April 23 (Bloomberg) -- The Internet’s address-system manager will indefinitely delay announcing which companies applied for new Web suffixes as it diagnoses a breakdown that’s kept its application system offline since April 12.
The Internet Corporation for Assigned Names and Numbers is still working on fixing a “glitch” that allowed a limited number of users to view other applicants’ user names and file names, the group said in an April 21 fact sheet posted online.
Icann said it will postpone its planned April 30 announcement on which companies and organizations applied for new Web suffixes such as .apple, .nyc, or .love. It didn’t provide a new date.
Icann, based in Marina del Rey, California, operates under a U.S. Commerce Department contract and began accepting applications Jan. 12 for new words to the right of the dot in a Web address, including company and city names. The group approved the expansion last year in a move to spur online innovation. It has said the program may result in thousands of new Web suffixes, known as generic top-level domains, beyond the commonly used .com and .org.
More than 40 companies, including General Electric Co., Johnson & Johnson, and Coca-Cola Co. have opposed the domain-name expansion, saying a proliferation of Web suffixes will increase costs for companies and confuse consumers. The U.S. Federal Trade Commission has said the plan may increase opportunities for Internet fraud and called on Icann to reduce the number of domains created.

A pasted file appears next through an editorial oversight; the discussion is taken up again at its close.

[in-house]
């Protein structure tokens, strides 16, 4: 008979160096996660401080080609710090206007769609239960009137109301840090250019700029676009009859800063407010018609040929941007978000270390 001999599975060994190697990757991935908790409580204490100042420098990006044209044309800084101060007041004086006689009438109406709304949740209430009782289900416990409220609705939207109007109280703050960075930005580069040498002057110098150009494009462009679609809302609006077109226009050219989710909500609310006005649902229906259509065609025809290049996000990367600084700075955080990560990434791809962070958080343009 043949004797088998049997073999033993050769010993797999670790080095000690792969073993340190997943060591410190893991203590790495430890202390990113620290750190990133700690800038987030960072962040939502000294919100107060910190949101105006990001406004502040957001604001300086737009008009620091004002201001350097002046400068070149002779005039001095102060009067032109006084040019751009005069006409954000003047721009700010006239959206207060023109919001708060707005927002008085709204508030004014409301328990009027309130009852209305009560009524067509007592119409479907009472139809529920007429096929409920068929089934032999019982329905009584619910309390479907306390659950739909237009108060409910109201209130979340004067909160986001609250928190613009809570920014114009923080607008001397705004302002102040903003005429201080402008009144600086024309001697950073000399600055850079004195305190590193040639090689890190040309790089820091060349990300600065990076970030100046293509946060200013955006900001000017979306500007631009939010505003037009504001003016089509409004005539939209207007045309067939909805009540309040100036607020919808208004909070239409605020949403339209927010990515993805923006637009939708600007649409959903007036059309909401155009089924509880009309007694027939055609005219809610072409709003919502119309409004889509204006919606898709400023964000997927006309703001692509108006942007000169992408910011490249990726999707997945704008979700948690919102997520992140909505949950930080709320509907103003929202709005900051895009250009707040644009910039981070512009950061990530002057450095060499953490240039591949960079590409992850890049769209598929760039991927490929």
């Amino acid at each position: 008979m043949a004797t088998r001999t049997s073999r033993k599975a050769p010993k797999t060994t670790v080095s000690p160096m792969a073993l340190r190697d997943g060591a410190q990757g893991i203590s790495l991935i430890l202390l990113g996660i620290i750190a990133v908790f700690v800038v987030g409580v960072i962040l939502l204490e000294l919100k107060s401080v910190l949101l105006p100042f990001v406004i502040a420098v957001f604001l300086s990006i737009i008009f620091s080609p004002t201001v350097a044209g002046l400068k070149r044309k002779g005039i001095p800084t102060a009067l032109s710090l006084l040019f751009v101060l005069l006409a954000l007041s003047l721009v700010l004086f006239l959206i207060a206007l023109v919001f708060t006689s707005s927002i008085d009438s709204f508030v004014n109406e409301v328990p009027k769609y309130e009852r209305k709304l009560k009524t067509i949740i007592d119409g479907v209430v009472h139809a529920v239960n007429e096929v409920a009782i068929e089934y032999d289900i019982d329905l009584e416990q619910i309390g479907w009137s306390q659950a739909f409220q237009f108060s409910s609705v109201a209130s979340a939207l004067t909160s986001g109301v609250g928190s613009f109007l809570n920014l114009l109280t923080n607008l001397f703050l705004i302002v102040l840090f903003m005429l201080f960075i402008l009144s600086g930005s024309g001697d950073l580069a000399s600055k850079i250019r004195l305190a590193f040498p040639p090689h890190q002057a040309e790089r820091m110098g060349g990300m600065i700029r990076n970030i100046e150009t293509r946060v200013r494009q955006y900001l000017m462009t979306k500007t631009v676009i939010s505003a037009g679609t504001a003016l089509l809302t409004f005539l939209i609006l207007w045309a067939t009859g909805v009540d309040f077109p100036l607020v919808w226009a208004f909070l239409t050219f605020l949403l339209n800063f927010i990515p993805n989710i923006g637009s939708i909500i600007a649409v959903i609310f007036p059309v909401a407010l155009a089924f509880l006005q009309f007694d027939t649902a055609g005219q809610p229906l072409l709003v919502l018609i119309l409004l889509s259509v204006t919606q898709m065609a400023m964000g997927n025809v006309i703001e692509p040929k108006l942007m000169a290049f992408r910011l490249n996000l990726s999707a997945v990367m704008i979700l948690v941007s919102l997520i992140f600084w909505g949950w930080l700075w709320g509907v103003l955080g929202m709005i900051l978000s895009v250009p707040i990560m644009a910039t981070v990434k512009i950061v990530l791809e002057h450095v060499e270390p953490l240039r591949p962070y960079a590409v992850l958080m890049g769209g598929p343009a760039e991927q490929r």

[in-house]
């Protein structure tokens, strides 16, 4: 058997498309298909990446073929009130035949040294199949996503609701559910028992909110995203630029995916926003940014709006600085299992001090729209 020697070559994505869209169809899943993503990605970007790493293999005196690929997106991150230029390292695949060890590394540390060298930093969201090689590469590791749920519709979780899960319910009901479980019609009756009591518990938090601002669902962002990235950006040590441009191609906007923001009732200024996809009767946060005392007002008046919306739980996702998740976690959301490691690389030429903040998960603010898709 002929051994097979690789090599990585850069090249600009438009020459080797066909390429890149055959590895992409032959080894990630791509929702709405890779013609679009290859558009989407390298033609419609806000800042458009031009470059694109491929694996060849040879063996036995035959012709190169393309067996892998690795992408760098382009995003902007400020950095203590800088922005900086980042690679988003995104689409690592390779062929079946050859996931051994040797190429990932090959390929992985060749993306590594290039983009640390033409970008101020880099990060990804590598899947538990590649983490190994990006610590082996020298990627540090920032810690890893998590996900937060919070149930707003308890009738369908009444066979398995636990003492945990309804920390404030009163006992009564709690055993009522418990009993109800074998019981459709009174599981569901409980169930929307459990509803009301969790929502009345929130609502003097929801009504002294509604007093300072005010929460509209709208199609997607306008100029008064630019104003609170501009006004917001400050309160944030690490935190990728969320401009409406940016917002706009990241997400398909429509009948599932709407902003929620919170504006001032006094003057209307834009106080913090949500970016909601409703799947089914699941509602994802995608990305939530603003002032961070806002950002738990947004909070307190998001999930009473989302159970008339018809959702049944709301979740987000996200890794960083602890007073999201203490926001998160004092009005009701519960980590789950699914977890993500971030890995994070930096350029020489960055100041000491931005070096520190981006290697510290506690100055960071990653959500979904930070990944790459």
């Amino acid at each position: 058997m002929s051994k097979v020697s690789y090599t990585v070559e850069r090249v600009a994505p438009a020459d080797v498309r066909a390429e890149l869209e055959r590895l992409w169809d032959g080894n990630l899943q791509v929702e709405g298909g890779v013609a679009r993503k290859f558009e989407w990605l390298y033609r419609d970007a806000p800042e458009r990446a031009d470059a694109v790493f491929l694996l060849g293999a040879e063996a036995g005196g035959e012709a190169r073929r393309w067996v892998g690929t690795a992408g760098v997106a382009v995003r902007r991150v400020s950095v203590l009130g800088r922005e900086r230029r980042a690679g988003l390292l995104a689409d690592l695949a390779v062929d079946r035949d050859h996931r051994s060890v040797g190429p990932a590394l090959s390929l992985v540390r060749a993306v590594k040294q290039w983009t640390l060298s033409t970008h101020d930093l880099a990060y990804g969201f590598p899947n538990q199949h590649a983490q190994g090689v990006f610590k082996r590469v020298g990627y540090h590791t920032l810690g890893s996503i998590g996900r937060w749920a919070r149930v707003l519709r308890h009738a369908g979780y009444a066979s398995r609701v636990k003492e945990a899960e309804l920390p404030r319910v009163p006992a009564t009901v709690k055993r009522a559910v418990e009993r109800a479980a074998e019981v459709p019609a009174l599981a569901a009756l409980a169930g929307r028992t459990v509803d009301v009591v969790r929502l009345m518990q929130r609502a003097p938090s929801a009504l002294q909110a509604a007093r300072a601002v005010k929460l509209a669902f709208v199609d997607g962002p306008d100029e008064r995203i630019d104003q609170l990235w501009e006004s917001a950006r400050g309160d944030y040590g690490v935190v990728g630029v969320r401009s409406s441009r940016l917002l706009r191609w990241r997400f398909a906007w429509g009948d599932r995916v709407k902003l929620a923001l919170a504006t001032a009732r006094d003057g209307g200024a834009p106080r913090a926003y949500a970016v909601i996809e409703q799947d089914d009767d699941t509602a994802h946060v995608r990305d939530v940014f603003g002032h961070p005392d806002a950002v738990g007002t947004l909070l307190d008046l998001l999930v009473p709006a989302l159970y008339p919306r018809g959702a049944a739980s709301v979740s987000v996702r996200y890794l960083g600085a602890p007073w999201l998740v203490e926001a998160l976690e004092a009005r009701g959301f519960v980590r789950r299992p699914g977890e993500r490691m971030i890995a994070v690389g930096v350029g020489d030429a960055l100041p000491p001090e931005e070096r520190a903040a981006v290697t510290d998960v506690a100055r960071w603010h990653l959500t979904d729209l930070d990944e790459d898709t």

Icann said it discovered an issue in the way the application system handled attachments, and said it has no indication the system was hacked or the target of a cyber attack, according to the fact sheet.
The first user report of the application-system deficiency appears to have been made March 19, and Icann took the system offline on April 12 after confirming the issue hadn’t been resolved, the fact sheet states.
Icann said it would provide an update by April 27 on when the application system will reopen. Once it reopens, it will stay open for at least five business days, the group said in an online statement on April 20.
Brad White, an Icann spokesman, declined to comment beyond the organization’s posted statements. Moira Vahey, a spokeswoman for the Commerce Department’s National Telecommunications and Information Administration, which oversees the Icann contract, declined to comment.
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